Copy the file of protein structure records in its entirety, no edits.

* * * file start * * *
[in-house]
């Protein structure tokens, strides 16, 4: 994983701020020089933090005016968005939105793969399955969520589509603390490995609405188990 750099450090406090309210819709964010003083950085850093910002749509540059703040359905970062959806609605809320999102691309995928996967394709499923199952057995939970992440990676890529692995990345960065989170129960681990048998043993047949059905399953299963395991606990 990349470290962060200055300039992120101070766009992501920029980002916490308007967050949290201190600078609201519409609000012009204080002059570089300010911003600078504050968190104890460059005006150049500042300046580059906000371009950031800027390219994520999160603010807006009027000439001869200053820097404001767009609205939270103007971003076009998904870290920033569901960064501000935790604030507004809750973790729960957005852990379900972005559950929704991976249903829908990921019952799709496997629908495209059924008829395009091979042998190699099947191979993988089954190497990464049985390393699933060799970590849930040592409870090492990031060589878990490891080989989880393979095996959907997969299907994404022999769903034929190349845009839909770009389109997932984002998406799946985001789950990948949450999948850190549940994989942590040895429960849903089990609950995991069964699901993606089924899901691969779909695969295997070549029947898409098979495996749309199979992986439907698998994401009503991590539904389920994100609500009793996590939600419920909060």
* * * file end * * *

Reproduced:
[in-house]
């Protein structure tokens, strides 16, 4: 994983701020020089933090005016968005939105793969399955969520589509603390490995609405188990 750099450090406090309210819709964010003083950085850093910002749509540059703040359905970062959806609605809320999102691309995928996967394709499923199952057995939970992440990676890529692995990345960065989170129960681990048998043993047949059905399953299963395991606990 990349470290962060200055300039992120101070766009992501920029980002916490308007967050949290201190600078609201519409609000012009204080002059570089300010911003600078504050968190104890460059005006150049500042300046580059906000371009950031800027390219994520999160603010807006009027000439001869200053820097404001767009609205939270103007971003076009998904870290920033569901960064501000935790604030507004809750973790729960957005852990379900972005559950929704991976249903829908990921019952799709496997629908495209059924008829395009091979042998190699099947191979993988089954190497990464049985390393699933060799970590849930040592409870090492990031060589878990490891080989989880393979095996959907997969299907994404022999769903034929190349845009839909770009389109997932984002998406799946985001789950990948949450999948850190549940994989942590040895429960849903089990609950995991069964699901993606089924899901691969779909695969295997070549029947898409098979495996749309199979992986439907698998994401009503991590539904389920994100609500009793996590939600419920909060």